But just as every business, big or small, has to file their returns, provide details of sale, purchase and profit and loss, it should also be made mandatory for political parties, which are almost like business entities. However, none of these guidelines are followed with all political parties refusing to part with details about their donors. And hence over the years, we have seen a steady rise of some political parties with aggressive marketing and propaganda compared to other parties, culminating in an almost non-existent opposition with no voice.

But do these ever widening funding gaps between the political parties, almost run-like businesses now, argue well for a healthy democracy?

Whenever questions have been raised over funding sources of political parties, most parties cutting across party lines have come together and refused to divulge information. They have consistently refused to come under the RTI Act, suggesting amendments in RTI to undermine its basic goals of transparency.

In 2010, the ADR and RTI activist Subhash Agarwal filed an application under RTI, asking for information about the ’10 maximum voluntary contributions ‘ received by them in the past five years. While the Congress Party replied it did not fall under the purview of the RTI Act, the BJP did not bother to reply. Later the petitioners filed a complaint with the Central Information Commission (CIC). In 2013, the CIC gave a landmark judgment, declaring the Congress, BJP, CPI (M), CPI, NCP, and BSP as ‘public authorities’, within the purview of the RTI Act. ⁴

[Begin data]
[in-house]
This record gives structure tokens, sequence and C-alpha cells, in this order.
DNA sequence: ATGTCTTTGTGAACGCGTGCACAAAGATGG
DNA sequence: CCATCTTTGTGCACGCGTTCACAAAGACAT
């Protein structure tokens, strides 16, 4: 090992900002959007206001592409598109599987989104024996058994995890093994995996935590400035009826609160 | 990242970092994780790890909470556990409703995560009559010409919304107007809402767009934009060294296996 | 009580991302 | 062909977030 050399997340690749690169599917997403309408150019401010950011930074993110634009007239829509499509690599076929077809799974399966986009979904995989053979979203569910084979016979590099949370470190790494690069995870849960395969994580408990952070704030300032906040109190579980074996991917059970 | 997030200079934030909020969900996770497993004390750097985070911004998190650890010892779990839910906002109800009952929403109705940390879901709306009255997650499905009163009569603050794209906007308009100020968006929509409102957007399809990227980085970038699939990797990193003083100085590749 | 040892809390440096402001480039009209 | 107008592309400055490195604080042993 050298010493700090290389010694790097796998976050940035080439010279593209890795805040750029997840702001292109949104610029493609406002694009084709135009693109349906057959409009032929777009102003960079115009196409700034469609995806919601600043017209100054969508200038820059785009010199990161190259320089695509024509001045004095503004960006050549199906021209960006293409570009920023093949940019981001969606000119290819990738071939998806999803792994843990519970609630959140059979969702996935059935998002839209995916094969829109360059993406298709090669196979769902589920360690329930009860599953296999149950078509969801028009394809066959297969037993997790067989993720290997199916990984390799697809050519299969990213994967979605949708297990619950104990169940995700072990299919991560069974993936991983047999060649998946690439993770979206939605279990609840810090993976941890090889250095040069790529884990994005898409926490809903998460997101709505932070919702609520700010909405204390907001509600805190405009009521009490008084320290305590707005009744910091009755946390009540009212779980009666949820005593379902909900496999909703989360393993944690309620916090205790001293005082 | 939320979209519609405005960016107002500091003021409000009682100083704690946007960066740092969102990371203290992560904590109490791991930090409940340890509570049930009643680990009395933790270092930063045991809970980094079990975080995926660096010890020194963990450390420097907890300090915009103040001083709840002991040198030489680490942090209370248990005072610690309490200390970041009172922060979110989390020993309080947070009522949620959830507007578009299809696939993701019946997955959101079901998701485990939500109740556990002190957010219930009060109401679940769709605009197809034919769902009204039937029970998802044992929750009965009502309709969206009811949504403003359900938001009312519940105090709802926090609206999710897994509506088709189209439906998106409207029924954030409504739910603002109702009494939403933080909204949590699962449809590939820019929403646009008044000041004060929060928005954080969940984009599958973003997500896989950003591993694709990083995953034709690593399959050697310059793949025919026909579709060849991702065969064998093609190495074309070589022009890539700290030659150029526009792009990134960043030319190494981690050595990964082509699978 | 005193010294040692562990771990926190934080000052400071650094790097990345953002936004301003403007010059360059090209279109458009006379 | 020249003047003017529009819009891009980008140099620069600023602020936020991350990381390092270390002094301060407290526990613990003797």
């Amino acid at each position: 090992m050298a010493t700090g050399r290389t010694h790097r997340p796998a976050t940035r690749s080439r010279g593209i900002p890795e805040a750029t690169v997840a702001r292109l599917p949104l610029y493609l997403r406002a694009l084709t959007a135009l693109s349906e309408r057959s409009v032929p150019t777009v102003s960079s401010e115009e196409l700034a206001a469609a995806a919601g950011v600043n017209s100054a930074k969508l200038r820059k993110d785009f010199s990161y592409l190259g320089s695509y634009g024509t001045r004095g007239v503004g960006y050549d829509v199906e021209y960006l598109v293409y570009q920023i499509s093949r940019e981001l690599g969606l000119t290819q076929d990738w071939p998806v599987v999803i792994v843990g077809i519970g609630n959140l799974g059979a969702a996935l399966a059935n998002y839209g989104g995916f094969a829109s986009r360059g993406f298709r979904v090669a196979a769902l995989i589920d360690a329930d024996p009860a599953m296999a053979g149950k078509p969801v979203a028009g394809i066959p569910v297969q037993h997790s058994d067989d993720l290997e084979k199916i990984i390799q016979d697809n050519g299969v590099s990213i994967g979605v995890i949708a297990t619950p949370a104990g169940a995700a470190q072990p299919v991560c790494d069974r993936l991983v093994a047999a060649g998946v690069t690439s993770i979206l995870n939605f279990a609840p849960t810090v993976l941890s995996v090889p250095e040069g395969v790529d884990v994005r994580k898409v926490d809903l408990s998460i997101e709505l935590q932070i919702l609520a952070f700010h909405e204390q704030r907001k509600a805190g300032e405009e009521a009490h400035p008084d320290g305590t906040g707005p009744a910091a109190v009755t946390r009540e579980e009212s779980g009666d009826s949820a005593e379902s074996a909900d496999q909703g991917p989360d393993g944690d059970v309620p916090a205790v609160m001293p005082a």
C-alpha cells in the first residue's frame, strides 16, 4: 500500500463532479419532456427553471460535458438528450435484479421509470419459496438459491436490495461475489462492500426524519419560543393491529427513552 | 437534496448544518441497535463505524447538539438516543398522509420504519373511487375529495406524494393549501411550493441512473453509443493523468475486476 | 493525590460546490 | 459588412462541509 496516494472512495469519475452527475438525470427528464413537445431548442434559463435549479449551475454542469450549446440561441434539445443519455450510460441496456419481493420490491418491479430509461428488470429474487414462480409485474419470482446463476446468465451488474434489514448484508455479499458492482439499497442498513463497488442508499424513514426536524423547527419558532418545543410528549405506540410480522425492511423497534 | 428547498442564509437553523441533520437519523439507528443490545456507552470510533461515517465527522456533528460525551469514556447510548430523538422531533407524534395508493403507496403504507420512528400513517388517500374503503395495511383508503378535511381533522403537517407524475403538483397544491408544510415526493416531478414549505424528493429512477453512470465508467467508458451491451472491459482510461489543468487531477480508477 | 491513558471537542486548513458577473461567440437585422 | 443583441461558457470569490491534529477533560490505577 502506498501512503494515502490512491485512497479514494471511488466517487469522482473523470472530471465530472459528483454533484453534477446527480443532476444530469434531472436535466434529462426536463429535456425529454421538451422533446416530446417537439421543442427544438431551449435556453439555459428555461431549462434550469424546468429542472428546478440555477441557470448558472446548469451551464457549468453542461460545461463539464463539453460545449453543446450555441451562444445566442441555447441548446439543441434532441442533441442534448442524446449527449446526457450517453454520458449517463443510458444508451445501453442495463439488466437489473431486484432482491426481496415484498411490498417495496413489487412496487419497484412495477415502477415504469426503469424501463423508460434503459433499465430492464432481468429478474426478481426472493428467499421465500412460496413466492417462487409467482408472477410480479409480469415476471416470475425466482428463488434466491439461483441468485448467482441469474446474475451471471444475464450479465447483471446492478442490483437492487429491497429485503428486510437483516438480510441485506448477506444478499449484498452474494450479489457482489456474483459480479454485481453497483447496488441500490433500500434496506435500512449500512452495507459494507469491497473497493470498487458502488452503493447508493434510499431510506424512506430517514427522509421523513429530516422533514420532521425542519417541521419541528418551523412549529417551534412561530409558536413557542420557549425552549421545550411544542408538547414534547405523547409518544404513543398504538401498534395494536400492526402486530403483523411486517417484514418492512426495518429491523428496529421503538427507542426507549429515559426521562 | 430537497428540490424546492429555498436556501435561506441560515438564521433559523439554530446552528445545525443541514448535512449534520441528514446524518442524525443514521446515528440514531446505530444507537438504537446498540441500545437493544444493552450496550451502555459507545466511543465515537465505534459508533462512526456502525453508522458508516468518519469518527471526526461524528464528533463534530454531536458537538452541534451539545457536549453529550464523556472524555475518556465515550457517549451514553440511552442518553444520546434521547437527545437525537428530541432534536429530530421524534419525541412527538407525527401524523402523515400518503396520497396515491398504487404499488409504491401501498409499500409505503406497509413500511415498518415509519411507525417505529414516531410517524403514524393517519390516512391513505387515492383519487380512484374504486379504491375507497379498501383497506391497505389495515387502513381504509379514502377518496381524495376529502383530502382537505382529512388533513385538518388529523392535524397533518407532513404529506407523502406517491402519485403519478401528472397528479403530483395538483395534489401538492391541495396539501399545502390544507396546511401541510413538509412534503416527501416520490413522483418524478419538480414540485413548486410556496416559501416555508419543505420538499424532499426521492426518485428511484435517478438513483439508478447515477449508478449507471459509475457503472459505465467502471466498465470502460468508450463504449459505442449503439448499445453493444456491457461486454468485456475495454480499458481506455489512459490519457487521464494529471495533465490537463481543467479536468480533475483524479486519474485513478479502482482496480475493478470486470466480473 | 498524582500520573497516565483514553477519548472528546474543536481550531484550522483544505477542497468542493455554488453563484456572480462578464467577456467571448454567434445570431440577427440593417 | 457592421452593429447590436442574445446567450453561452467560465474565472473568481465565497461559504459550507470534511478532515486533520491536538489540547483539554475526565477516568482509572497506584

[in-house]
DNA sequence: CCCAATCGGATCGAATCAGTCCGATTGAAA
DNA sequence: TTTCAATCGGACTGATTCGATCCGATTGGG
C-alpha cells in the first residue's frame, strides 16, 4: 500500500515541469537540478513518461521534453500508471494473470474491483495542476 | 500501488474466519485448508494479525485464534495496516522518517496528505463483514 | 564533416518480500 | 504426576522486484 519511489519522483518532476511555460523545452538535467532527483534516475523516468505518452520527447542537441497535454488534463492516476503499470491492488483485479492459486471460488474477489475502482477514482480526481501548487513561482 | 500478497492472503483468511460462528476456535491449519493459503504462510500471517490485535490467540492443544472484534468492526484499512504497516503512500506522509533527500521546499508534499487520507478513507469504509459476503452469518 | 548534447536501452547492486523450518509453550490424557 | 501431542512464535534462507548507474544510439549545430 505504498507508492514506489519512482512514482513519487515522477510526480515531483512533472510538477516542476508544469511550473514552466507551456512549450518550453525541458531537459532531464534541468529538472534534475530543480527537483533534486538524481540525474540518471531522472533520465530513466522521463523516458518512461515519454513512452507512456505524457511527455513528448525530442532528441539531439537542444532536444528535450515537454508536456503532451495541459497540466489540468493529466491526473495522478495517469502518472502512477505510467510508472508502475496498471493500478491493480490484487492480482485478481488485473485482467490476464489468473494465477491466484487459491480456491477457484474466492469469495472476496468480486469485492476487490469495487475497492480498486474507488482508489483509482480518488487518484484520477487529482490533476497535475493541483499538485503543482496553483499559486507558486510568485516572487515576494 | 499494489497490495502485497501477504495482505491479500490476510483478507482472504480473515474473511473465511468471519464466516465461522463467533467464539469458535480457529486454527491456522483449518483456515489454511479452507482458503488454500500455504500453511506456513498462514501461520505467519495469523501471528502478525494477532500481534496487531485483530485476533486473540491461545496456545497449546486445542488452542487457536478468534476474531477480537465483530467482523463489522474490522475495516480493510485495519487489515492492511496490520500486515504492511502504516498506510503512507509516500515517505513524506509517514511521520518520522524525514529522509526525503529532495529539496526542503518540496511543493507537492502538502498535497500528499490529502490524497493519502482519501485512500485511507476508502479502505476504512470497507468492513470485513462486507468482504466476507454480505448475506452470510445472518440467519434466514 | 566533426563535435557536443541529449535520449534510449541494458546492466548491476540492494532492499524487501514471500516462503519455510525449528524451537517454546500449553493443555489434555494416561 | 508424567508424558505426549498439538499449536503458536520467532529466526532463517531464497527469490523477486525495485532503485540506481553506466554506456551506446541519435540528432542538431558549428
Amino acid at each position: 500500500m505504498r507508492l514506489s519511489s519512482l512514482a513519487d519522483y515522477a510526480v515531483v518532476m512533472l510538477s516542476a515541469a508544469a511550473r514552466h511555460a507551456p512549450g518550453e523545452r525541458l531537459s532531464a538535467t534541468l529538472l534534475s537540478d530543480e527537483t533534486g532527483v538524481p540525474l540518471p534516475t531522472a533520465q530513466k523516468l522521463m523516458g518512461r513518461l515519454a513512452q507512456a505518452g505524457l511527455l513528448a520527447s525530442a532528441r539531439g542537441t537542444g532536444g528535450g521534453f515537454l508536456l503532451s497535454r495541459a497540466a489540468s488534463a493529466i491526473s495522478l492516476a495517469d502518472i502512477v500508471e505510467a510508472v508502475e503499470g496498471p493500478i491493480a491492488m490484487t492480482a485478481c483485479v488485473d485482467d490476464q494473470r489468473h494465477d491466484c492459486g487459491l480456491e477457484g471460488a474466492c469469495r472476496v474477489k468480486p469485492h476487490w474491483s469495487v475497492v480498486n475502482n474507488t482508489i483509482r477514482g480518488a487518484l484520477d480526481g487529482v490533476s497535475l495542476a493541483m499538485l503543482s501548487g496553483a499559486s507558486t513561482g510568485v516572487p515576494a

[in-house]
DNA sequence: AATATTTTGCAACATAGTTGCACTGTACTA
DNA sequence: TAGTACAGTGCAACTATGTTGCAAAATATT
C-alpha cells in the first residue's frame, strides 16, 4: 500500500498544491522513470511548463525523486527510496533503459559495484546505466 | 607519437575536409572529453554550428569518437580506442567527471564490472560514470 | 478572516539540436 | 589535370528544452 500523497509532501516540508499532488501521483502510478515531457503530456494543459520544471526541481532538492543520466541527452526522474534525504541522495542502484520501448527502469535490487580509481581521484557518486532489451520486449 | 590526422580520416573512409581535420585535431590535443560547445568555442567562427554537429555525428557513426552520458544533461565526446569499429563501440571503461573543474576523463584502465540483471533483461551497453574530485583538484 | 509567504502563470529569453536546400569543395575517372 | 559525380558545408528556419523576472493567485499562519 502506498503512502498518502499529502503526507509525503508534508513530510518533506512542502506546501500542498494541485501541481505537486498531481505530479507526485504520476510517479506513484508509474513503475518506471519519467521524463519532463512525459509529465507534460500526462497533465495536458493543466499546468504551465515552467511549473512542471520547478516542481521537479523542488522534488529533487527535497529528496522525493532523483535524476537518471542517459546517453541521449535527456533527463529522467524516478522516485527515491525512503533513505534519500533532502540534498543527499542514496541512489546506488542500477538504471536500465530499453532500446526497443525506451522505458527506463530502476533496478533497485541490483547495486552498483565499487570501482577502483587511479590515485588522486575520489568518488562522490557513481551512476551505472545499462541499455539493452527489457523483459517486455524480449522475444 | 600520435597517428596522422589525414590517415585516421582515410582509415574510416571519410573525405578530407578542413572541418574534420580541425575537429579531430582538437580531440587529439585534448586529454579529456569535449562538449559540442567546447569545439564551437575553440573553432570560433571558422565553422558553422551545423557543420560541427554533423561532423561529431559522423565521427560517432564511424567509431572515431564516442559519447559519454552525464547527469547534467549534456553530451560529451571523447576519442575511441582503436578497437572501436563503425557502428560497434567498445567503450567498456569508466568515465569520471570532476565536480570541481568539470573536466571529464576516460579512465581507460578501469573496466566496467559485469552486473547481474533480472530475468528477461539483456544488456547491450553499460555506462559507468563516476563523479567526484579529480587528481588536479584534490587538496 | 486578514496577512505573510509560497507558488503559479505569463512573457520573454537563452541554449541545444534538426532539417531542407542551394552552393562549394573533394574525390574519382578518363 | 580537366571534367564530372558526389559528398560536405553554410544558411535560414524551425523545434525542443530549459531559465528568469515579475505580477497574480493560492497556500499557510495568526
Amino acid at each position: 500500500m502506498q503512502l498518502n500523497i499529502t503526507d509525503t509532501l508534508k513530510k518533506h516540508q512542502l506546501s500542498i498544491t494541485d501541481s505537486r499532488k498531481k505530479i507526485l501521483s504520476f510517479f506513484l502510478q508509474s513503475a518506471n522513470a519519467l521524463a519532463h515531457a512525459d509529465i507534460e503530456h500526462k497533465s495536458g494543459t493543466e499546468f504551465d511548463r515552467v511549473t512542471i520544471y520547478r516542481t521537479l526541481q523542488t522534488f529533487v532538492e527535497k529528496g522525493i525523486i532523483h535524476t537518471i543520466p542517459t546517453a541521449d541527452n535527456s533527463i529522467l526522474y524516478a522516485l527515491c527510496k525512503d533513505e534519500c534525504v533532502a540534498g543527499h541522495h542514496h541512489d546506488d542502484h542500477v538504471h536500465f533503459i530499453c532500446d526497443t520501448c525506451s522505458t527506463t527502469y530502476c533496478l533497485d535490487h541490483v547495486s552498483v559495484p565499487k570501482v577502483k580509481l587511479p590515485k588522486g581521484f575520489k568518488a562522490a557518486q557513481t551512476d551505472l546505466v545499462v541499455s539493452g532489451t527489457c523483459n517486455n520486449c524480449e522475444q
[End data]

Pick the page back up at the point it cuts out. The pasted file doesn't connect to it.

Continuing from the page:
The political parties in turn tried to bring in an amendment in the RTI Act, to keep themselves out of its purview. Parties argued they do not get any government fundings, so how can they be ‘considered public authorities’ and also all information is available in their Income Tax filings.

RTI activists, however say, only limited information is available about party fundings. Moreover, with removal of limits on corporate fundings, electoral bonds, foreign fundings, free airtime on government-run TV and radio, prime land for office in posh localities at nominal rates, political parties should ideally fall under the RTI Act. And as political parties are registered with the Election Commission of India, they have constitutional and legal obligations and play a major role in public life and governance. But political parties are yet to part with their business secrets. It seems nothing is better than to be in the business of politics.

By Jiyan Roytalukdar Senior Secondary Student, Maharaja Sawai Man Singh Vidyalaya, Jaipur